Bringing stakeholders on Rethink’s new website journey
Rethink Mental Illness recently launched a new website following a year long process, that took us from a three-way agency pitch through to delivery. It may sound like a long time but given the complexity of the site and how important it was to us that we took our range of stakeholders on the journey with us, to ensure we delivered a site that was not only fit for purpose, but also one that everyone bought into, it was worth it. After all, we wanted to create a site that would stand the test of time.
Involving the people that matter most
The big thing for us was involving the people we are here to help. So once we had appointed an agency – DAM Digital – we kick-started the project by mapping out our key stakeholders, and the best way to consult with them, based on the nature of the relationship and what was practical.
Our stakeholders were:
- Internal – we invited two representatives from each aspect of the charity to act as spokespeople for their area e.g. fundraising, HR etc. They were invited to planning sessions to discuss priorities, using techniques like card-sorting exercises. This was an important aspect as it helped distinguish between the ‘must have’ and the ‘nice to have’ on site, and it also shaped the navigation menus and information hierarchy.
- Warm supporters – a range of regional committee members and volunteers joined us for informal workshops where we covered how they used the site, any frustrations they had and what other sites they used for similar purposes.
- General supporters and service users – a detailed survey was sent out to people who receive our regular e-newsletter. It attracted a very good response rate, with over 1,000 people replying. We asked a range of questions, from getting people to describe their relationship with us (i.e. as a service user, campaigner, carer etc), and how they came across us, to what type of information they looked for on the existing site, and how they accessed it. This helped us understand more about the user journey, and how people wanted to access our resources. It also helped us develop a range of pen portraits, which kept us focused on who our target audiences were across the site.
Although we attract a diverse audience of users, there was a lot of synergy in their responses. Most people were complimentary about the range of information, and the charity as whole, but there was a lot of frustration about people not being able to find what they wanted and feeling overwhelmed by cluttered menus. This very much aligned with our frustrations in house too.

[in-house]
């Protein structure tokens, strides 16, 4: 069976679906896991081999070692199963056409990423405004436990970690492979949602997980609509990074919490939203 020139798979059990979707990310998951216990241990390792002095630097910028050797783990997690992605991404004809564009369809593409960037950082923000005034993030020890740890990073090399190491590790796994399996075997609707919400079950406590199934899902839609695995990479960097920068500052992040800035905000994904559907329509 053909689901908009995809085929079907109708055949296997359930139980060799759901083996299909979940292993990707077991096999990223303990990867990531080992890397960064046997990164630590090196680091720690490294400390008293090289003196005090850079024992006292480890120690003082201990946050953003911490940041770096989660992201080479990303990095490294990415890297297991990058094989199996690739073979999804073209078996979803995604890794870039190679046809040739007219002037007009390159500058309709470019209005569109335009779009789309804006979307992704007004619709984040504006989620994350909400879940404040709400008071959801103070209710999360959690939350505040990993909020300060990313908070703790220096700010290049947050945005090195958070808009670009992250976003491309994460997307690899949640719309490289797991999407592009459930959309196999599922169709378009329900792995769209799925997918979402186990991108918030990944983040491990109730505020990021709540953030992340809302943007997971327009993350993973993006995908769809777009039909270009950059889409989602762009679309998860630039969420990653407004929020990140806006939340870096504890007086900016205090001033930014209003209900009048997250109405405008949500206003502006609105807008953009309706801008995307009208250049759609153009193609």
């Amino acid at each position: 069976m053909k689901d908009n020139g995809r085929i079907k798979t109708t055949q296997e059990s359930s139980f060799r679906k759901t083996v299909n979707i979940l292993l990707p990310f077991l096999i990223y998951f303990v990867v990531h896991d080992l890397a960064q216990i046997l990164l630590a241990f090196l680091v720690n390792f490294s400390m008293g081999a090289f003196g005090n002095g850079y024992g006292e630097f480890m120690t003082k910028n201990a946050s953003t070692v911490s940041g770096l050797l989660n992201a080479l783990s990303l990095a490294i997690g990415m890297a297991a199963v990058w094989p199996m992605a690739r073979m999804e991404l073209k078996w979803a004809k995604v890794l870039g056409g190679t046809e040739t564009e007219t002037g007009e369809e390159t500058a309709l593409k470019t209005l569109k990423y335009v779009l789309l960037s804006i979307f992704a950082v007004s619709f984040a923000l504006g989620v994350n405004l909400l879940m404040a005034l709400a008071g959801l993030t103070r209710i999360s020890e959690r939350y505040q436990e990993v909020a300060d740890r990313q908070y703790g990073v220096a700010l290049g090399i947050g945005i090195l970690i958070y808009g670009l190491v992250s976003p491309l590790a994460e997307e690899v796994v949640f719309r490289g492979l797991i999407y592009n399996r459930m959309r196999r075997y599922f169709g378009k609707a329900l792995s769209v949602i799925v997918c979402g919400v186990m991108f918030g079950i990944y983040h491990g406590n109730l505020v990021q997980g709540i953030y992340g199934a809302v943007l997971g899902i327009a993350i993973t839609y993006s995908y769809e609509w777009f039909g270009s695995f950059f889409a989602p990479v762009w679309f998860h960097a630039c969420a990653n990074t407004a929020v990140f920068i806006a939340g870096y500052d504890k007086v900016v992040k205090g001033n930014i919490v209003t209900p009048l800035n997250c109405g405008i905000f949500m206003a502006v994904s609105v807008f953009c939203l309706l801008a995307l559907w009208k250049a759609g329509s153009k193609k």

Making sure the site worked
We wanted to ensure the site worked as well as it possibly could so we did two rounds of user testing with cold and warm audiences, using prototypes of the website at different stages, and on different platforms – e.g. mobile, laptop etc. The first of these was at our Members Day event in November, held in the style of a workshop, and the second was in February, through one of our corporate partners, Lloyds Banking Group. This was in a research lab, and we offered £50 Amazon vouchers as an incentive to attend the February testing sessions.
The main challenge was selecting a representative sample. However, as the Members Day event was in Sheffield, it was a good opportunity to reach regional audiences, which included people with lived experience of mental illness and their carers. The results we got as a result were really insightful and included things like the fact that people found the early design prototype, which included a lot of red, too alarmist. It was also a good reality check that while we were keen to reflect a more diverse audience – particularly younger people – there’s a balance to be struck, and the feedback was that it was too young, and too upbeat. People wanted to see a range of emotions presented, to reflect the reality of living with severe mental illness. This eventually influenced the choice of photo we launched with on our homepage – we went for one with a range of ages, and people with both happy and serious expressions.
An end result that achieved our goals
Ultimately, we’ve got a new, much better website, that is mobile optimised, so our audiences should be able to access it anytime, anywhere, from a range of devices. But more than that, I think it’s also prompted a much-needed review of some of our core content and processes. It’s led to us developing our image library, having a refresh of all the copy on site, and collecting a broader range of stories and case studies, that will hopefully inspire more people to get involved in our work.
It’s early days, but feedback so far has been very positive. Our core audiences have been complimentary, and we’re starting to see increased traffic to key areas of the site, including signs of an increase in donations. The main thing though, is to keep a rolling review and make sure it doesn’t get stagnant, like the old site. As a charity, our goal is to lead the way to a better life for everyone severely affected by mental illness, and a high performing website is key to that.